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PR-8-95 (1-31-95)

The Board of Directors of the FDIC today amended its capital standards to establish a limit on the amount of deferred tax assets an FDIC-supervised bank may include in Tier 1 capital for risk-based and leverage capital purposes.

Deferred tax assets that can only be realized if a bank earns sufficient taxable income in the future will be limited for regulatory capital purposes. However, deferred tax assets that can be realized through carrybacks to taxes paid on income earned in the past generally will not be subject to limits on regulatory capital.

The limit is the lesser of the amount that the bank is expected to realize within one year of the most recent calendar quarter-end date, based on the institution's projection of taxable income for that year, or ten percent of Tier 1 capital. Deferred tax assets in excess of this limit will be deducted from a bank's Tier 1 capital and from its assets when calculating the risk-based and leverage capital ratios. The effective date for this final rule is April 1, 1995.

The regulatory capital limit for deferred tax assets was developed by federal banking regulators in response to Financial Accounting Standards Board Statement No. 109. This accounting standard generally allows institutions to report higher amounts of deferred tax assets than permitted under previous generally accepted accounting principles (GAAP) and prior regulatory reporting policies.

Because of supervisory concerns about the realizability of deferred tax assets that depend on future taxable income, the banking agencies considered how deferred tax assets should be treated for regulatory reporting and capital purposes. The regulators worked under the auspices of the Federal Financial Institutions Examination Council (FFIEC). The FFIEC decided in December 1992 that banks and savings associations should report deferred taxes in their regulatory reports in accordance with FASB 109. At the same time, however, the FFIEC also recommended that the banking agencies amend their regulatory capital standards to limit the amount of deferred tax assets that depend on future taxable income that can be included in regulatory capital.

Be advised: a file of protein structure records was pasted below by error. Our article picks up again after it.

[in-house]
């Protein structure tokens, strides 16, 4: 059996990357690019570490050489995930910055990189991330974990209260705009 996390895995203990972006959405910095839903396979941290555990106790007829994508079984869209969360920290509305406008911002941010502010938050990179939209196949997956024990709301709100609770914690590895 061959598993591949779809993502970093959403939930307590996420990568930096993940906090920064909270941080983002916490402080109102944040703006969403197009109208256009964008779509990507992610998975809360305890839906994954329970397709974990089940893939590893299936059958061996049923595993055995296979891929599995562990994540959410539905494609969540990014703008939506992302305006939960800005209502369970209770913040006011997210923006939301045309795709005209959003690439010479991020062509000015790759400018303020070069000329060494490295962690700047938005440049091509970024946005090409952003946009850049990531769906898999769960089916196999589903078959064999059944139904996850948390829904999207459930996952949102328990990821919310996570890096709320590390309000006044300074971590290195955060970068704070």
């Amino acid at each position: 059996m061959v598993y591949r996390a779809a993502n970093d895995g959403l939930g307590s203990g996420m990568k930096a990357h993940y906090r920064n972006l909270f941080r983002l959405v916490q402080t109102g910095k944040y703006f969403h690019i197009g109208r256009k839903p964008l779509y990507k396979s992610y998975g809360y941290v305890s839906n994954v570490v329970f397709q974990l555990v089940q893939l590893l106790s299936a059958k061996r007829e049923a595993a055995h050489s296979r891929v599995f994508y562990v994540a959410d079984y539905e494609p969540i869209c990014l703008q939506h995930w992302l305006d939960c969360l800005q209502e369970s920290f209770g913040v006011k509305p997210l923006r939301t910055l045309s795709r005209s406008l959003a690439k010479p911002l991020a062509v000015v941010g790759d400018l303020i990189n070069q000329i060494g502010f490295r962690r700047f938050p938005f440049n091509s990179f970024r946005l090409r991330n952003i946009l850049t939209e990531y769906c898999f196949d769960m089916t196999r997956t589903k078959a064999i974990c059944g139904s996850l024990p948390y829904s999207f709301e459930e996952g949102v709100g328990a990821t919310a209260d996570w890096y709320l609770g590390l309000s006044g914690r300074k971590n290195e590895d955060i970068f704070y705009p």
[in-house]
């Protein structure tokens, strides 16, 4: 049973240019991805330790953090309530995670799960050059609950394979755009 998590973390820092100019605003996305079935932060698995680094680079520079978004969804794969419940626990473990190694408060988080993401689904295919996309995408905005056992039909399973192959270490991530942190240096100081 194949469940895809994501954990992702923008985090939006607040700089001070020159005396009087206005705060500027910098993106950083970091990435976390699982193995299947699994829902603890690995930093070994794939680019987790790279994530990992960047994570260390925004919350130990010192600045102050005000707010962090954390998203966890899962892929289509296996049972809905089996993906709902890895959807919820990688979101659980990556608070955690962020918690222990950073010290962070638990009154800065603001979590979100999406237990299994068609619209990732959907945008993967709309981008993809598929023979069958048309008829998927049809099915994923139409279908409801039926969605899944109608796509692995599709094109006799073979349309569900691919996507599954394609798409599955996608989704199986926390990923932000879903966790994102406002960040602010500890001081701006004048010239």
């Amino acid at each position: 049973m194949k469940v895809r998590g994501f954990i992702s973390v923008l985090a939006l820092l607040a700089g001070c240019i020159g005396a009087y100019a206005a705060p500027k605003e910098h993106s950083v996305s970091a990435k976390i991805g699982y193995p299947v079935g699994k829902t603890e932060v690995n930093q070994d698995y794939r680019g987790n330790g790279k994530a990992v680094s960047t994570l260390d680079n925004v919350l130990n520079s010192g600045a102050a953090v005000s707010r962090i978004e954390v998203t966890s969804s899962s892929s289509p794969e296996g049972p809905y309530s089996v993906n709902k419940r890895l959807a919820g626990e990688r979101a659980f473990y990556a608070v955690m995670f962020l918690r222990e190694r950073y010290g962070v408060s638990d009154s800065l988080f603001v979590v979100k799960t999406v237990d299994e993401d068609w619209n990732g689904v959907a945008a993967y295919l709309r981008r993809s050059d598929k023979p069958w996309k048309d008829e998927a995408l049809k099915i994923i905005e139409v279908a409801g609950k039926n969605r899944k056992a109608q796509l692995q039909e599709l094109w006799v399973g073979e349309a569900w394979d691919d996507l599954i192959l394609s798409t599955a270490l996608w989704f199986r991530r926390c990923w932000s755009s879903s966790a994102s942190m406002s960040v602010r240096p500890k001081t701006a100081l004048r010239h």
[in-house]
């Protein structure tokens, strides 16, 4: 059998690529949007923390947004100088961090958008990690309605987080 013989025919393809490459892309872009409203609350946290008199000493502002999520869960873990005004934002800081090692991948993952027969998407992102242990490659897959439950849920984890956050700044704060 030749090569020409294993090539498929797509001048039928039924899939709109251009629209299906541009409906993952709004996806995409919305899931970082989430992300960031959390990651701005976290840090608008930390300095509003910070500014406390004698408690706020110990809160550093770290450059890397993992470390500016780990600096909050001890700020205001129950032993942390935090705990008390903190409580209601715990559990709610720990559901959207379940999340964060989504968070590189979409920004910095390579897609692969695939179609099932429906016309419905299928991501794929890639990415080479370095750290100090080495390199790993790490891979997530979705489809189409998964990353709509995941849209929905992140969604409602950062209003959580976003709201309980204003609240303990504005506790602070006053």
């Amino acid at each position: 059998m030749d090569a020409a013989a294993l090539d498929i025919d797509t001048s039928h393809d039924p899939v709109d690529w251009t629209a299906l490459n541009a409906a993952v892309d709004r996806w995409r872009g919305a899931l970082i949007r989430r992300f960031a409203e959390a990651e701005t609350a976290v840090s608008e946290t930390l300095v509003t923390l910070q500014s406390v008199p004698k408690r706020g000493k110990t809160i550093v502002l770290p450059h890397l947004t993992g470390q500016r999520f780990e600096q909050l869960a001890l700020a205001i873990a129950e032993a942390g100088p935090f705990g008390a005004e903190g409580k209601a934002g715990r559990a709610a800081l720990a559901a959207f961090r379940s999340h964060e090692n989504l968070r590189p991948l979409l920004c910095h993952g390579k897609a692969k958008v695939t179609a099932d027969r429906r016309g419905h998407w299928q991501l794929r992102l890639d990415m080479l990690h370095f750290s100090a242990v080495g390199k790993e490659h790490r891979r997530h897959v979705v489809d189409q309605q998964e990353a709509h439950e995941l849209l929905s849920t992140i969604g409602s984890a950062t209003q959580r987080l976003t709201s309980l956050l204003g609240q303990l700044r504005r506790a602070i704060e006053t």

In response, the FDIC issued a proposed rule in May 1993 to place a regulatory capital limit on deferred tax assets. The FDIC's final rule retains the proposed limit, but certain technical aspects have been modified or clarified to lessen the regulatory burden. This final rule is consistent with a November 1994 recommendation by the FFIEC's Task Force on Supervision.

The capital limitation is intended to balance the FDIC's concerns about deferred tax assets that depend on future taxable income against the fact that such assets will, in many cases, be realized. The limitation also ensures that FDIC-supervised banks do not place excessive reliance on deferred tax assets to satisfy the minimum capital standards.

Last Updated 07/14/1999 communications@fdic.gov